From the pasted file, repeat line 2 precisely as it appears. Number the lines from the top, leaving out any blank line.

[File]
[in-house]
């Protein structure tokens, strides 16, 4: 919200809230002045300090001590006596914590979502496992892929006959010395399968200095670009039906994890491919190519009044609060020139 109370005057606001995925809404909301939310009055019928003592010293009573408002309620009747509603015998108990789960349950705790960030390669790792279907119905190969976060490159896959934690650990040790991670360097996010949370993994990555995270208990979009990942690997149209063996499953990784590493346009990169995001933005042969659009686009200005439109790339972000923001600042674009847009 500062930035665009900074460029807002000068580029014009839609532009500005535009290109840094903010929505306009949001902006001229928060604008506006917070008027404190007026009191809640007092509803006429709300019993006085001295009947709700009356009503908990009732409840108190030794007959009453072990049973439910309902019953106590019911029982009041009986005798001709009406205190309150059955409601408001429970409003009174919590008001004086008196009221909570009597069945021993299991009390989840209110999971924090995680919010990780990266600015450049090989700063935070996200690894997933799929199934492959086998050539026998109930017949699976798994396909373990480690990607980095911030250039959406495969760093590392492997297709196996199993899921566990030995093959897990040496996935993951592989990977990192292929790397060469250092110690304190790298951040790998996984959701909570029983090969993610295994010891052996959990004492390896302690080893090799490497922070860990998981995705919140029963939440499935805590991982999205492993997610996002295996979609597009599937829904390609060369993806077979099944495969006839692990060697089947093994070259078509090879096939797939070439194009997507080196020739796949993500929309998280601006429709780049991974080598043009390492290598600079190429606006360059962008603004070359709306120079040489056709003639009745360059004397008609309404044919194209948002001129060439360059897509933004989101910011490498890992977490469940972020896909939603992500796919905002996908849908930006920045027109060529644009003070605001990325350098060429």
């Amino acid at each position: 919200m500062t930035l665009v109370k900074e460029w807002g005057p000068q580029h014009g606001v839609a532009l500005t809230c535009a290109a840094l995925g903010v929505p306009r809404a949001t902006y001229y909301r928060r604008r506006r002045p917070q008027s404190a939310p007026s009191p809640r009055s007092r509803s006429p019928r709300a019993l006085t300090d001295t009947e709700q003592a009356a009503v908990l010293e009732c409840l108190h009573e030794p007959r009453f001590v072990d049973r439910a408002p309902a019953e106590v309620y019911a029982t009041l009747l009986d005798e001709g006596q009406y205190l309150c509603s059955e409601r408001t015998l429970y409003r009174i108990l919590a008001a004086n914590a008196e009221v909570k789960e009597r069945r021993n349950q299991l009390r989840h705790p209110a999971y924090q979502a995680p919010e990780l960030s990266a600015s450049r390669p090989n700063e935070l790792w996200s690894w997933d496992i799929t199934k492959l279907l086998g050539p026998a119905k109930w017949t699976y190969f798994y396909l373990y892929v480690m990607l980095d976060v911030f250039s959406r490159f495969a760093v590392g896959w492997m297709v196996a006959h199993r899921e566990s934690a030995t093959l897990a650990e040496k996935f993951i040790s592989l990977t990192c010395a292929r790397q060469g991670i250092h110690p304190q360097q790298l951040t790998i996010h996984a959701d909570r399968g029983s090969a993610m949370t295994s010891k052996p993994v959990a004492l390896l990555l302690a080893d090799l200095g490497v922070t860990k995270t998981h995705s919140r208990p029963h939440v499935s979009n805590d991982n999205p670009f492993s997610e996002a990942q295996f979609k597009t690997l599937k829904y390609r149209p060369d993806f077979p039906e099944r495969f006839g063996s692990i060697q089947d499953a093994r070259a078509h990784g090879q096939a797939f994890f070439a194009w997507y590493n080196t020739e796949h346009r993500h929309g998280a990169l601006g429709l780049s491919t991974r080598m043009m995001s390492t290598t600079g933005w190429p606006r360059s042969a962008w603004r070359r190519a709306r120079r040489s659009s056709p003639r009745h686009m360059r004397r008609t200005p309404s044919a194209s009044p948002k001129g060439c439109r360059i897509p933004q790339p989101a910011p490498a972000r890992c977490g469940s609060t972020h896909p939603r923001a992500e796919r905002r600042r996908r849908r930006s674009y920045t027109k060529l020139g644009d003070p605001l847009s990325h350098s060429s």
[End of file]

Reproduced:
């Protein structure tokens, strides 16, 4: 919200809230002045300090001590006596914590979502496992892929006959010395399968200095670009039906994890491919190519009044609060020139 109370005057606001995925809404909301939310009055019928003592010293009573408002309620009747509603015998108990789960349950705790960030390669790792279907119905190969976060490159896959934690650990040790991670360097996010949370993994990555995270208990979009990942690997149209063996499953990784590493346009990169995001933005042969659009686009200005439109790339972000923001600042674009847009 500062930035665009900074460029807002000068580029014009839609532009500005535009290109840094903010929505306009949001902006001229928060604008506006917070008027404190007026009191809640007092509803006429709300019993006085001295009947709700009356009503908990009732409840108190030794007959009453072990049973439910309902019953106590019911029982009041009986005798001709009406205190309150059955409601408001429970409003009174919590008001004086008196009221909570009597069945021993299991009390989840209110999971924090995680919010990780990266600015450049090989700063935070996200690894997933799929199934492959086998050539026998109930017949699976798994396909373990480690990607980095911030250039959406495969760093590392492997297709196996199993899921566990030995093959897990040496996935993951592989990977990192292929790397060469250092110690304190790298951040790998996984959701909570029983090969993610295994010891052996959990004492390896302690080893090799490497922070860990998981995705919140029963939440499935805590991982999205492993997610996002295996979609597009599937829904390609060369993806077979099944495969006839692990060697089947093994070259078509090879096939797939070439194009997507080196020739796949993500929309998280601006429709780049991974080598043009390492290598600079190429606006360059962008603004070359709306120079040489056709003639009745360059004397008609309404044919194209948002001129060439360059897509933004989101910011490498890992977490469940972020896909939603992500796919905002996908849908930006920045027109060529644009003070605001990325350098060429």